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Ben Hawkins

Ben Hawkins

Associate Professor Ben Hawkins

Phone: 805-756-6203
Office: 20-118A & 41-219
Curriculum Vitae (PDF)


Spring 2024 Schedule

Time Monday Tuesday Wednesday Thursday Friday
8:10-8:30 AM  


Office Hours



8:40-9:00 AM        
9:10-9:30 AM




9:40-10:00 AM   BMED 505
BMED 505
10:10-10:30 AM      
10:40-11:00 AM   Research
11:10-11:30 AM   Faculty Meeting    
11:40 AM-12:00 PM      
12:10-12:30 PM  

EE 143-07






12:40-1:00 PM      
1:10-1:30 PM  

Office Hours


1:40-2:00 PM    
2:10-2:30 PM    
2:40-3:00 PM    
3:10-3:30 PM




EE 422-01



3:40-4:00 PM        
4:10-4:30 PM        
4:40-5:00 PM        
5:10-5:30 PM        
5:40-6:00 PM        


Professor Hawkins received a BS in Electrical Engineering from CSU, Fresno, in 2005 and a Ph.D. in Biomedical Engineering from Cornell University in 2011. His undergraduate work focused on electromagnetism, and his culminating project was a loosely-coupled inductive power transfer system for charging car batteries. His dissertation work was completed under Prof. Brian Kirby in the Mechanical and Aerospace Engineering Dept. and focused on the use of electrokinetic techniques. specifically dielectrophoresis, to manipulate and analyze mycobacteria (related to tuberculosis) in microfluidic systems. He continued his work on microfluidic systems, this time focusing on the growth of clinically relevant bacterial biofilms as a Research Fellow for the National Academy of Sciences at the National Institute of Standards and Technology (NIST). After completing his work at NIST, from 2012 to 2016 Prof. Hawkins taught at San Jose State University (SJSU) in the Biomedical, Chemical, and Materials Engineering Department. Throughout his time at SJSU, he worked on undergraduate and graduate projects that lie at the intersection between Electrical Engineering, Biomedical Engineering, and Mechanical Engineering, focusing on the use of microfluidics to determine the efficacy and effect of antibiotic treatments on bacterial biofilms.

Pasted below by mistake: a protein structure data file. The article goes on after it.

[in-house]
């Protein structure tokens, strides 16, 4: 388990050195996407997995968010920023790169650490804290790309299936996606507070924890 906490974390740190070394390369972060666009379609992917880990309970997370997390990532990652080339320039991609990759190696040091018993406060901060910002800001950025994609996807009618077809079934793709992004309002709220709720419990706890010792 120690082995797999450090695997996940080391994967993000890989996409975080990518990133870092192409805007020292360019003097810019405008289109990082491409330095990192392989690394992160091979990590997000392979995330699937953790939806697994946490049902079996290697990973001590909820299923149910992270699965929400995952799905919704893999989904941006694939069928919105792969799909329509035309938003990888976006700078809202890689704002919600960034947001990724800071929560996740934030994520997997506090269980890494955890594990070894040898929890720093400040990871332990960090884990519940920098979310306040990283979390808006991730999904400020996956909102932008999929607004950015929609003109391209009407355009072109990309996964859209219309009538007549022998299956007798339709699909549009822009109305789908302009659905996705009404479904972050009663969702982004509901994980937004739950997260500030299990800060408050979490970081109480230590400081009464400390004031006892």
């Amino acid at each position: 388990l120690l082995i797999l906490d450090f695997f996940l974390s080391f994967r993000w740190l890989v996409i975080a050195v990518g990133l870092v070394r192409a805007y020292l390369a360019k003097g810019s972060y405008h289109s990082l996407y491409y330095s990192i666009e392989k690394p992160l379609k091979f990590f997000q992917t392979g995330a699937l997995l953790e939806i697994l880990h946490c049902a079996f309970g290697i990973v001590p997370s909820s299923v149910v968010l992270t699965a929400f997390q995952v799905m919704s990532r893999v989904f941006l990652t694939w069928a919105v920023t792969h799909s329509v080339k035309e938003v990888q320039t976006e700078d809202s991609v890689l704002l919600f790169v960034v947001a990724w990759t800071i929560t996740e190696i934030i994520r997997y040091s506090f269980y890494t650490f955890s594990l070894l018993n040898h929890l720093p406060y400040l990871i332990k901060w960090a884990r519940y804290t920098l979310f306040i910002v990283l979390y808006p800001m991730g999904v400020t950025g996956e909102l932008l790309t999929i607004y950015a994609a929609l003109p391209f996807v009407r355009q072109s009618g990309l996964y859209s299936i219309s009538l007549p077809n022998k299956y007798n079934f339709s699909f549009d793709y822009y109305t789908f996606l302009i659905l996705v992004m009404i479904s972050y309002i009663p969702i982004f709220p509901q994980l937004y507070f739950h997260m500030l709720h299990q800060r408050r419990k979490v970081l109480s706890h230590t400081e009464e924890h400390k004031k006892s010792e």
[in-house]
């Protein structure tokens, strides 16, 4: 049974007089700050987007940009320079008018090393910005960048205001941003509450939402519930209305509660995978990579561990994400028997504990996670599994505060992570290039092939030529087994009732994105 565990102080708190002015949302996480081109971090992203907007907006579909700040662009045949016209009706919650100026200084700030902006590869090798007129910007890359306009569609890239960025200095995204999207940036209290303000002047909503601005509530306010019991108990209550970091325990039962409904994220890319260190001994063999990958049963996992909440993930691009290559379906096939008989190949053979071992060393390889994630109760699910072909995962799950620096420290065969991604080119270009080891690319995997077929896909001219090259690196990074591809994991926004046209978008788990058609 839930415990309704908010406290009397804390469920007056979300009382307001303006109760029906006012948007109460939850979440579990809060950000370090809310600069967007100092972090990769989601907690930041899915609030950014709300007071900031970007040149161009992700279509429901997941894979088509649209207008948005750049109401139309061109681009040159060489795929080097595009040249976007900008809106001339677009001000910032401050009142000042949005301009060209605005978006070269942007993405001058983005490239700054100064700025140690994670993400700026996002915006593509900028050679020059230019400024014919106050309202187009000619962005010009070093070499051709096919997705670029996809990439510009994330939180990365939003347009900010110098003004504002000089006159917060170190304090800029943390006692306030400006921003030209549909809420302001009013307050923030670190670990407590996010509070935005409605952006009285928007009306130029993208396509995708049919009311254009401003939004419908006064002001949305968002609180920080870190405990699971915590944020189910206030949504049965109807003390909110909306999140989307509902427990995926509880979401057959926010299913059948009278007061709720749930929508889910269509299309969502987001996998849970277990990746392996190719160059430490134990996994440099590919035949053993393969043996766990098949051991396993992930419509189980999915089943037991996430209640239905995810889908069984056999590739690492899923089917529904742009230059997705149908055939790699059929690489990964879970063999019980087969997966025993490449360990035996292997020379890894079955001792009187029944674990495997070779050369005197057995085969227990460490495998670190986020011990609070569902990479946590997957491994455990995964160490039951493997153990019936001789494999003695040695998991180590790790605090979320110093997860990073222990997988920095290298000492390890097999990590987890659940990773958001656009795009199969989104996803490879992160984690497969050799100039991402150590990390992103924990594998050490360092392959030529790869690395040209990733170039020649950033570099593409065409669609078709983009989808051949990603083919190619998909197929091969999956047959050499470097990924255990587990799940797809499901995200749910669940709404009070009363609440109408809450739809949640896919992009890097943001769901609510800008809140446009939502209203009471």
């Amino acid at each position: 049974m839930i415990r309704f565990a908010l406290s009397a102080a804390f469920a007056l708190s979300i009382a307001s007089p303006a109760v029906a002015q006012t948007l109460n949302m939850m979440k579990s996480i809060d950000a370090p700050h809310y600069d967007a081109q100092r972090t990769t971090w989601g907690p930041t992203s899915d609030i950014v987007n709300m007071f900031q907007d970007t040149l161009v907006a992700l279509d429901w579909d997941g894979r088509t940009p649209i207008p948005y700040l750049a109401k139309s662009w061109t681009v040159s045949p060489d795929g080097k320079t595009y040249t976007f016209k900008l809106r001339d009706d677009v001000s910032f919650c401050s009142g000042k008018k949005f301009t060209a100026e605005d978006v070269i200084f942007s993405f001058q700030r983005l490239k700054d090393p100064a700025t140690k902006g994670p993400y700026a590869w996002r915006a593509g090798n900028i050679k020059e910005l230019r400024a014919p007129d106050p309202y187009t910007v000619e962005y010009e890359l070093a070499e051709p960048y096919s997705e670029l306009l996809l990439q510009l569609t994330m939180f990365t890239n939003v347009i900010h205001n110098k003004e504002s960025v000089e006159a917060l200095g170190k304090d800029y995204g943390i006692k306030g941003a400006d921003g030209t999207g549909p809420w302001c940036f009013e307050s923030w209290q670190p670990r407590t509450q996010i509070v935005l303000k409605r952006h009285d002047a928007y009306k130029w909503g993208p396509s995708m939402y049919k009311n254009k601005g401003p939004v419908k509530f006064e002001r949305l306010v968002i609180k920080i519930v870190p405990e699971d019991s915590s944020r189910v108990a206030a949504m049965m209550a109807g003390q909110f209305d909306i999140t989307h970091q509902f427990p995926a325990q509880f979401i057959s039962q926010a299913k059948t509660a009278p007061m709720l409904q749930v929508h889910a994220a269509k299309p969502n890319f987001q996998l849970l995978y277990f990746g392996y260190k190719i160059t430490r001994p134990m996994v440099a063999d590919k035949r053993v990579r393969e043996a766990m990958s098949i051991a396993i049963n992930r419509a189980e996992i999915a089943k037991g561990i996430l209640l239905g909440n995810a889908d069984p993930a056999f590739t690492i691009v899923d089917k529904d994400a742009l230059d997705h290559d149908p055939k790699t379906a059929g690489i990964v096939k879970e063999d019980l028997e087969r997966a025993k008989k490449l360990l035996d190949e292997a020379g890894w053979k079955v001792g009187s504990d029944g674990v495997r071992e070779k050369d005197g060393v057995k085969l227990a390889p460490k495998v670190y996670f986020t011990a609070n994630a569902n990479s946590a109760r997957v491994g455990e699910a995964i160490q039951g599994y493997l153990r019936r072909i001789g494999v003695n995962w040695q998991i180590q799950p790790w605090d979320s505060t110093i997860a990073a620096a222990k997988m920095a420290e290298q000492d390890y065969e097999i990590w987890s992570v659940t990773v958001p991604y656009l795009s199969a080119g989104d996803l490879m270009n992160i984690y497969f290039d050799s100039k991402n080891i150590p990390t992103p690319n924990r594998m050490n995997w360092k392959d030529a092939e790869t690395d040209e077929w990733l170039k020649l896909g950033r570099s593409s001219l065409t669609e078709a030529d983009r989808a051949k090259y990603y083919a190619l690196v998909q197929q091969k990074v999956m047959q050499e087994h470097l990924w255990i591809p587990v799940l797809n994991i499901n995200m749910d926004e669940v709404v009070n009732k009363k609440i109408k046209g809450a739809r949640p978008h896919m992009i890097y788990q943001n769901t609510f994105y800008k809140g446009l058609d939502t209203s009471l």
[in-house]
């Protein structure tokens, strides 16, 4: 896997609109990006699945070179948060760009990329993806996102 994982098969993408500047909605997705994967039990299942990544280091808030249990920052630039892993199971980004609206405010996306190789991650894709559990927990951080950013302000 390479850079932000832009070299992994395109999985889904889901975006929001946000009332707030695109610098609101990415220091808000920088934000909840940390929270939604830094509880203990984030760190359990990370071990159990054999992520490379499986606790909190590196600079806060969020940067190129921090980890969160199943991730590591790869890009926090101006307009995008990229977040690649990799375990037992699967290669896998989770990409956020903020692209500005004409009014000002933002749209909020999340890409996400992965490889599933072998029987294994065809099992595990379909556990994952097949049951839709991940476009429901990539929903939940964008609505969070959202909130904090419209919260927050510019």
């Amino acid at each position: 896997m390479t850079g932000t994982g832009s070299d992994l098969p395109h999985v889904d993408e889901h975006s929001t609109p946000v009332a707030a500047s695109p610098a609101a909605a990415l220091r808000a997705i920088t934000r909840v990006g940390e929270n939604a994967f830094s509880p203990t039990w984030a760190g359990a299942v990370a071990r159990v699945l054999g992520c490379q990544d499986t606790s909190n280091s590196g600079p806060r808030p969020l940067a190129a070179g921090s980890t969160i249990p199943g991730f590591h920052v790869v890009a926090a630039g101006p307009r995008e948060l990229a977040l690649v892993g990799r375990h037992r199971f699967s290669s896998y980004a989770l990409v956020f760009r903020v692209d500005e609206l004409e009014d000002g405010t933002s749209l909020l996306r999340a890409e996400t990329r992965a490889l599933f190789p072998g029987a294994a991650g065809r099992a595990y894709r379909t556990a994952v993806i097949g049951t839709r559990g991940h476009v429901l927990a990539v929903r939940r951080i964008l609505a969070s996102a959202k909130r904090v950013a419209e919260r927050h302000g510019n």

• BS Electrical Engineering (2005 from CSU, Fresno) with Minors in Math and Physics
  • PhD Biomedical Engineering (2011 from Cornell University) with minor fields in Mechanical Engineering and Microbiology.

Teaching and Research Interests

My professional interests focus on the development and use of microsystems (biosensors, microcontrollers, etc) to matters of human health. Primarily this is focused on microfluidics, but also ranges from wearable devices to laboratory equipment. Applications range from cell measurements to ecological questions. Primary Research Areas: Microfabrication Biosensors Microfludics Electromagnetics Dielectrophoresis Biofilms


  • BMED Profile - I have a dual appointment between the Electrical Engineering and Biomedical Engineering Departments. My home department is BMED.

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